Performance Testing

Performance Testing Basics | What is Response Time?

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A cartoon illustration showing a robot running efficiently with various symbols of productivity while a confused man sits at a cluttered desk, highlighting a contrast between automation and human work.

Unhappy user experience and lost revenue are all side-effects if you don't get this performance concept right.

So read to the end of this tutorial to make sure you know how to measure response time accurately.

Like anything I always like to start with the why?

Why is Load Time so important?

Why should you care about the load time of your application? Here are some numbers I found recently that I tell the story best.

  • Wal-Mart increased their conversion rates by 2% —  for every 1 second of improvement to their load times…
  • Intuit improved their load times by 50% and increased their conversions by 14%…
  • GQ improved their load times by over 50% — which increased their traffic by 83%…

What is Response Time in Performance Testing?

When performing a load or stress test there are many measurements that you can collect.

But it all starts with you developing a test that sends a request to your application under test.

After a request is sent to an application, response time measures how long it takes for a response to return back from the application. (This is also sometimes referred to as “round-trip” time.)

Response time is important in performance testing because it represents how long a user must wait for a request to be processed by an application.

Slow response time equals an unhappy user experience, and may also result in the loss of revenue.

Brick and Mortar Response Time Example:

To use a real-world example: imagine a gas station.

performance testing concepts - concurrent users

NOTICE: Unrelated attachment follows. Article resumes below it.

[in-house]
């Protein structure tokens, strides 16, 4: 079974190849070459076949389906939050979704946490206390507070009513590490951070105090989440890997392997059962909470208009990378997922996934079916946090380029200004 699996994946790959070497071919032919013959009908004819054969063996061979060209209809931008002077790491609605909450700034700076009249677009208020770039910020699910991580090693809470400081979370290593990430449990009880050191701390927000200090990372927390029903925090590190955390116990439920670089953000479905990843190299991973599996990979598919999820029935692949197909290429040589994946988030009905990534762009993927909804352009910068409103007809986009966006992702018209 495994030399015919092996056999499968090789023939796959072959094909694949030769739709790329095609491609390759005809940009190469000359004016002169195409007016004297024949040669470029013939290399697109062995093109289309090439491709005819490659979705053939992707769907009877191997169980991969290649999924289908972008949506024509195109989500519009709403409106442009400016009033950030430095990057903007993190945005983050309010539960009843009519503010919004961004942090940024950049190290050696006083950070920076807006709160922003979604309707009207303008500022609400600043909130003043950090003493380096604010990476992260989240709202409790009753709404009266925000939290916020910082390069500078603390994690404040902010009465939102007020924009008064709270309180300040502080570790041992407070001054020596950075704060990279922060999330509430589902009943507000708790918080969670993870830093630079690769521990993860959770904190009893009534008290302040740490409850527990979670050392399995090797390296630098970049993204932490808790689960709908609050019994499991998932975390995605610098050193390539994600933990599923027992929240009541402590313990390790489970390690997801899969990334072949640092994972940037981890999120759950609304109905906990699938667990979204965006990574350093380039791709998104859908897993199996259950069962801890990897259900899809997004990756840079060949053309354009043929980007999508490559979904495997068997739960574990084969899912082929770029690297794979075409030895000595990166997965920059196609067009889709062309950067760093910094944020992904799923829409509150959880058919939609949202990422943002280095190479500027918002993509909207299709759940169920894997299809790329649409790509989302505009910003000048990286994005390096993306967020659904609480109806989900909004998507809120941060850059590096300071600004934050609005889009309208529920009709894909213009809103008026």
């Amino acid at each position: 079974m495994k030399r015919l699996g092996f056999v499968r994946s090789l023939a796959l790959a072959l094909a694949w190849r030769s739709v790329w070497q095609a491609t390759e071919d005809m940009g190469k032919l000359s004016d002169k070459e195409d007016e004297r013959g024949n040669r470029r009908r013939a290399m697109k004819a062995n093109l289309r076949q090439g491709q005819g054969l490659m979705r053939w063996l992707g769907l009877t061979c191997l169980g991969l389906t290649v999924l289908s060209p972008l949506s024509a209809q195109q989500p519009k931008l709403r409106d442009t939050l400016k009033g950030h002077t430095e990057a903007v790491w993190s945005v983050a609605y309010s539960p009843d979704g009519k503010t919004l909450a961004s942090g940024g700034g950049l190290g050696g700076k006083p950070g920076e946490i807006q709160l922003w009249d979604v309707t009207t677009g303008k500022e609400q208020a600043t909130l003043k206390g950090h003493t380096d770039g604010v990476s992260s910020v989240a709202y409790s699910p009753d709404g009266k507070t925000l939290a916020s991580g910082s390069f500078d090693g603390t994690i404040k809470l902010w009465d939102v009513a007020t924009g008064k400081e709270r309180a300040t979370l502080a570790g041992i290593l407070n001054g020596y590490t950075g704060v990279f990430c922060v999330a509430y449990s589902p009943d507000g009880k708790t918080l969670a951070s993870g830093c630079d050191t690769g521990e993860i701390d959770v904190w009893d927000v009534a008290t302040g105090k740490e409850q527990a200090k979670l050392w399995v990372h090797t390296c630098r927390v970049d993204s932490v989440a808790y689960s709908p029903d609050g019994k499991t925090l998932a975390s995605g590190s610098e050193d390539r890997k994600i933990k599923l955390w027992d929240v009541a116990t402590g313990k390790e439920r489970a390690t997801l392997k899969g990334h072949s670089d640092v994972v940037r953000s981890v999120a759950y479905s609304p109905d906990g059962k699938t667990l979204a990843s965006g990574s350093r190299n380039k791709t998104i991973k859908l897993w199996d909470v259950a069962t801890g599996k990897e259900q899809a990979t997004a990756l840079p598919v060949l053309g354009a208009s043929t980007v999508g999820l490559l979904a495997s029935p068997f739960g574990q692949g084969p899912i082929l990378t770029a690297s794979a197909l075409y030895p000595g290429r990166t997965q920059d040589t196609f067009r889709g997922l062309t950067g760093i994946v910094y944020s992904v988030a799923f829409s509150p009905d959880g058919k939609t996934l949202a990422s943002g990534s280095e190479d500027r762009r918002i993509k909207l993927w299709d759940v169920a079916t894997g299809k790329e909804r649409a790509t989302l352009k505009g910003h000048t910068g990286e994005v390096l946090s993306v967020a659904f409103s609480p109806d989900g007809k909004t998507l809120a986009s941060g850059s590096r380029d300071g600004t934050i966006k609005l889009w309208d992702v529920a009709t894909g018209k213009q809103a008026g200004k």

Let's say that the gas attendant takes one minute to fill your car's gas tank.

If there are cars in front of you waiting for gas it may take you some time before you get to the gas attendant.

So, the total “response time” would be the one minute it took to fill your gas tank plus the time you had to wait beforehand.

Performance Testing Response Time Online example:

Let's say that Joe's Gas Station has an online site that you can visit to add funds to a gas card.

You start a browser, and navigate to Joe's Gas online and make a request to load the card.

The browser submits a request to the website, and you wait to be directed to Joe's Gas confirmation page in the browser.

If the site is handling a large number of customers at the same time, your request may not be instantly processed; just like the brick and mortar example, your request may wait in a line (queue) before it's actually processed.

Your “response time” would be the amount of time that elapses between the moment you entered your request and the time you were returned to the HTML screen in the browser.Response Time Transactions

Make sure not to get this concept confused with testing throughput.

How is it Response Time Measured?

All performance testing tools have a way to measure response times.

Response Time is measured in a test tool by surrounding an important business process with Start and End transactions.

A business process could be an action or set of actions a user performs in an application in order to complete a business task.

Some examples would be a Google search, a login to an application, or a book purchase on

For instance to measure a business process within a tool like LoadRunner, you would use the lr_start_transaction to insert immediately before the action you wish to measure, and then add a lr_end_transaction immediately afterward.

Performance tools to use for response time testing

I have a list of over fourteen performance testing tools you can use for measuring load times of your application business functions.

But the most common ones are:

  • LoadRunner – Even in 2020, the most popular load testing tool for enterprise testing is LoadRunner. However, it is very expensive. The good news is they do have a community edition you can use to get started for free.
  • JMeter – by far JMeter is the most popular open-source testing solution you should check out.
  • k6 – Still relatively new k6 is a great option for developer-centric type performance testing.

Performance Testing Best Practices

Hopefully, you can agree that focusing your time on improving the response times of your application is a key best practice in software development.

But Load time is just one of the nine performance best practices you need to know about to create a proper load test.

Make sure to check out all my other performance testing related posts as well.

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